Australian photographer Oli Sansom has created what he believes is the first isometric couples photo. It’s 500 different portraits of one couple doing everyday couple things, all crammed into a single image using some of the rules of isometry.
“Something I’d always been interested in doing was photographing an entire couples shoot, and somehow delivering it as a full story in one frame. Sort of a double exposure, except… a 500 exposure. I thought it would be fun to shoot, and fun for the couple themselves to look at.”
Sansom did a test run of this technique in early 2020 when a friend asked him to shoot his portrait for a book cover. He ended up shooting about 1,000 portraits of him, and many of those images went into the cover.
Months later, Sansom began shooting portraits of a couple, J&A, to bring his idea to life.
“We only had a half-day to shoot in the studio, and an hour or two of that was consumed with setting up lights, running coffee, and any other number of evasive, procrastinatory things (a habit formed in high school that I still hold dear),” Sansom says. “Once we only had a couple of hours left, Parkinson’s law kicked in and we shot close to 1,000 images, with me barking orders from on top of a ladder.”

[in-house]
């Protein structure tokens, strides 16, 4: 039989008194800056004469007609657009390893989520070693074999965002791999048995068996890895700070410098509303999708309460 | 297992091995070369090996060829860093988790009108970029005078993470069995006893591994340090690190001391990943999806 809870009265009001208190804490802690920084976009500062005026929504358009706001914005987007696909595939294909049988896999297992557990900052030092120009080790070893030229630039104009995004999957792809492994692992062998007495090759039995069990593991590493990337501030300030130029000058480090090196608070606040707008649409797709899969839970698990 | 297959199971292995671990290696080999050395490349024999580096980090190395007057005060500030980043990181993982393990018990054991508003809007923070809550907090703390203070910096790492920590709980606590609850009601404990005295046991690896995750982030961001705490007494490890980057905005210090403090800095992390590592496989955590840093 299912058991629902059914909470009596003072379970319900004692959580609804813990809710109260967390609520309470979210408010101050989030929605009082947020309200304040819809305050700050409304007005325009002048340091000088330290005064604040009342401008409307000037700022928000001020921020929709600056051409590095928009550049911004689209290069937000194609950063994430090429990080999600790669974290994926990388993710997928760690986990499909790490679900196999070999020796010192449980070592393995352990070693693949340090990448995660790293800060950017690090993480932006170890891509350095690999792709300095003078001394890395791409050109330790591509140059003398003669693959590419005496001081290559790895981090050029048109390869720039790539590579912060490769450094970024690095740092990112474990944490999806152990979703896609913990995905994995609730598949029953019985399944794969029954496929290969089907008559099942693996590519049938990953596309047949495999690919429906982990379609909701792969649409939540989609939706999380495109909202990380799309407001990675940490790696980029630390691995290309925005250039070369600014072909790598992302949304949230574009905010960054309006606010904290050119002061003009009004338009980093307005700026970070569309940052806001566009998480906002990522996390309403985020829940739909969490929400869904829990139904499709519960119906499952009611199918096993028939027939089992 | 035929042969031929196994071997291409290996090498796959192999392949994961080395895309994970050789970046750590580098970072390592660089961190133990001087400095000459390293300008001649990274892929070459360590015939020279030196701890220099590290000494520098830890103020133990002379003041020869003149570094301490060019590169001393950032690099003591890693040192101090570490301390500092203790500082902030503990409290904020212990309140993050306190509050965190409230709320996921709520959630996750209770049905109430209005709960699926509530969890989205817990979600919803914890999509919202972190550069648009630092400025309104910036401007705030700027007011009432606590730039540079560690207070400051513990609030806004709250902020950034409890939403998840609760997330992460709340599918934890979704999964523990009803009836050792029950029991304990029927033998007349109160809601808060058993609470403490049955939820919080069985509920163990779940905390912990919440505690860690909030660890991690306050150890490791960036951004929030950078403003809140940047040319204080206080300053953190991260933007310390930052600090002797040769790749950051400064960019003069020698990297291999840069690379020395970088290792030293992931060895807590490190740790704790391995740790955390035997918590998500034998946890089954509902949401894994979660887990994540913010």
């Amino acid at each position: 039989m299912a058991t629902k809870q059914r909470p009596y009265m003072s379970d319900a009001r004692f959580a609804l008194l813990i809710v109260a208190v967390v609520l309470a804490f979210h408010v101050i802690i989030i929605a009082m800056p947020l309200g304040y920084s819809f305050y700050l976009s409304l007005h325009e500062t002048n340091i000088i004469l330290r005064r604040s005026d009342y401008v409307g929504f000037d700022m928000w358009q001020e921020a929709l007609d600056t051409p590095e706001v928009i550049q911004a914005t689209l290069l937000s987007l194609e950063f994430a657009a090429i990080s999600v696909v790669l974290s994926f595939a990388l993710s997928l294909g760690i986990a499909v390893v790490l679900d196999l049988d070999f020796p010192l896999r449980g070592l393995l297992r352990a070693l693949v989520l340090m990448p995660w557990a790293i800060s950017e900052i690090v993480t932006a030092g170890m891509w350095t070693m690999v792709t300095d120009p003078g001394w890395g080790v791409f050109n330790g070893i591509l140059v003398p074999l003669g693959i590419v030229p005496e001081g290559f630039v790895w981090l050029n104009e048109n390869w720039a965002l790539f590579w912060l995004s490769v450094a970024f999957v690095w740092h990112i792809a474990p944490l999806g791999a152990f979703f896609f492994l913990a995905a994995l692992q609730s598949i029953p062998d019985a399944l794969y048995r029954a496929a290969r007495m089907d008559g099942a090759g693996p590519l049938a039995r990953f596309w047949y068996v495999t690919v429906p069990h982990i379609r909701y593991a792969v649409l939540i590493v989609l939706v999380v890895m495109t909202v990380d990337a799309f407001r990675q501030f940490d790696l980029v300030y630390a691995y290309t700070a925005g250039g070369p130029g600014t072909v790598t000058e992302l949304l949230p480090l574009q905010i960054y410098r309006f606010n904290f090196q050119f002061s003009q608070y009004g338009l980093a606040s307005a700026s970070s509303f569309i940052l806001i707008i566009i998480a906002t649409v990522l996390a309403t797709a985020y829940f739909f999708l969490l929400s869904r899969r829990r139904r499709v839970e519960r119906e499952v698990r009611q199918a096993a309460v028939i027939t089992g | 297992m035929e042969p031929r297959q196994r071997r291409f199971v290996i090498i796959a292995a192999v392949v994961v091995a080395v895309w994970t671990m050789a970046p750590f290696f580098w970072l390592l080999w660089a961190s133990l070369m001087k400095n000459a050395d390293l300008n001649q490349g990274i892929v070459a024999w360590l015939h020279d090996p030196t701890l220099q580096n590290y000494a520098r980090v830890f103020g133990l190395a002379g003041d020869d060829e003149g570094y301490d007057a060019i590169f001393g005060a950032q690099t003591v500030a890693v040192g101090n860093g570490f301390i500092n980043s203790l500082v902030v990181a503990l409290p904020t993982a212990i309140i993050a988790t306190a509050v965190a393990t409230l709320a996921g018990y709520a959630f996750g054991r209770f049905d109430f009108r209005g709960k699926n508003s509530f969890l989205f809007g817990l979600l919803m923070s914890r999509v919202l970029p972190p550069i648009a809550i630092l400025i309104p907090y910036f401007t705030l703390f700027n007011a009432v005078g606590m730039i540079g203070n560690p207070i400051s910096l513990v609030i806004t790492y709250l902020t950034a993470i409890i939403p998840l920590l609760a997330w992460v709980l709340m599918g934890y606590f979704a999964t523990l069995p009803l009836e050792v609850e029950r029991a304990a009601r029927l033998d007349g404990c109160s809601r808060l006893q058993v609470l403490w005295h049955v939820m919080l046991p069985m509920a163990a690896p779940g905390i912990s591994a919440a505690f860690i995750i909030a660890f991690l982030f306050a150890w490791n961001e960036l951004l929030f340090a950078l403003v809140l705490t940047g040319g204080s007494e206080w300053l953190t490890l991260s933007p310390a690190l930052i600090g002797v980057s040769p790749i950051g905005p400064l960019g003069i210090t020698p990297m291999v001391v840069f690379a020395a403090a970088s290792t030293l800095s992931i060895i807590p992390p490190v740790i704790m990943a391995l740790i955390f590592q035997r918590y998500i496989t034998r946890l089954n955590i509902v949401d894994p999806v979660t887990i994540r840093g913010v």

There were a couple of isometric rules the photo shoot followed to achieve the desired look.
“In order to nail the effect of isometric design, I had to shoot them roughly at a 45-degree angle, and they had to do most of their posing on a 90-degree cross that was rotated 45 degrees from me,” the photographer says. “This gives it that ‘video game’ effect.”
Once the photos were shot, Sansom moved onto the tedious task of putting it all together in Photoshop.
“The images were deep-etched, and then assembled in post,” he says. “This is where we break the rules of isometric design, as in order for it to “look good” you have to fill all the gaps and have it more looking like a jigsaw.”
Here’s a timelapse showing how the image came together:
“Getting a two-tone color effect help equalize a lot of the color inconsistencies in the clothing, and made it feel like a more unified color palette,” Sansom says. “Given how many single image assets and sequences come out of it, it’s incredibly fun tying them together and animating them.”
Here’s the finished image (click to enlarge):
You can find more of Sansom’s work on his website, his wedding photography website, Twitter, and Instagram. He’s also the owner of A Strange Atlas, an education space devoted to craft and play over hustling and scaling. Sansom is sharing his isometric technique in a course in the space titled ISOMANIACS.